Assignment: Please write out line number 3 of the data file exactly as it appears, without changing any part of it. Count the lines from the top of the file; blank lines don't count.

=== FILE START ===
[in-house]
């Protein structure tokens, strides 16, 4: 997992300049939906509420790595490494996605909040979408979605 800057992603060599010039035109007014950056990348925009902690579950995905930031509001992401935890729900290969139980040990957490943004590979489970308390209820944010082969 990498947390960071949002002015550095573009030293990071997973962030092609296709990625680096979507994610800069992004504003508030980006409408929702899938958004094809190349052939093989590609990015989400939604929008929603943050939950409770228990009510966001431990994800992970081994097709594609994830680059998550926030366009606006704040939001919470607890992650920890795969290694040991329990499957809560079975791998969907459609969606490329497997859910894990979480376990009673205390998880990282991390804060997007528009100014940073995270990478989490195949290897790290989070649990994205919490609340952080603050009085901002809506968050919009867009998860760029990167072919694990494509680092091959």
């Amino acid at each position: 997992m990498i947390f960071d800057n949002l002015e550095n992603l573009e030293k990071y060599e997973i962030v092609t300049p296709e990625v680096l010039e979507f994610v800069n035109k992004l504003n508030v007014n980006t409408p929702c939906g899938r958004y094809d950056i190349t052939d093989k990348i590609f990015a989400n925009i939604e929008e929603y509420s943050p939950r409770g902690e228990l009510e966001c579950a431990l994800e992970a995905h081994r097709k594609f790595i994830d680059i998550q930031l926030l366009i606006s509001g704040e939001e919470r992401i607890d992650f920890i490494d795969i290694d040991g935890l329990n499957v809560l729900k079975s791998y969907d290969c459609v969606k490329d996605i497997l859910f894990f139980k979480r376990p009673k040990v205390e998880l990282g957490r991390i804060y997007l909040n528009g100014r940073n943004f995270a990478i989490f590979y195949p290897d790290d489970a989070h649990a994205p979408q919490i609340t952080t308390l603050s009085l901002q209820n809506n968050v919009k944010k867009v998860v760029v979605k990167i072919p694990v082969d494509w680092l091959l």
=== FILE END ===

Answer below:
């Amino acid at each position: 997992m990498i947390f960071d800057n949002l002015e550095n992603l573009e030293k990071y060599e997973i962030v092609t300049p296709e990625v680096l010039e979507f994610v800069n035109k992004l504003n508030v007014n980006t409408p929702c939906g899938r958004y094809d950056i190349t052939d093989k990348i590609f990015a989400n925009i939604e929008e929603y509420s943050p939950r409770g902690e228990l009510e966001c579950a431990l994800e992970a995905h081994r097709k594609f790595i994830d680059i998550q930031l926030l366009i606006s509001g704040e939001e919470r992401i607890d992650f920890i490494d795969i290694d040991g935890l329990n499957v809560l729900k079975s791998y969907d290969c459609v969606k490329d996605i497997l859910f894990f139980k979480r376990p009673k040990v205390e998880l990282g957490r991390i804060y997007l909040n528009g100014r940073n943004f995270a990478i989490f590979y195949p290897d790290d489970a989070h649990a994205p979408q919490i609340t952080t308390l603050s009085l901002q209820n809506n968050v919009k944010k867009v998860v760029v979605k990167i072919p694990v082969d494509w680092l091959l």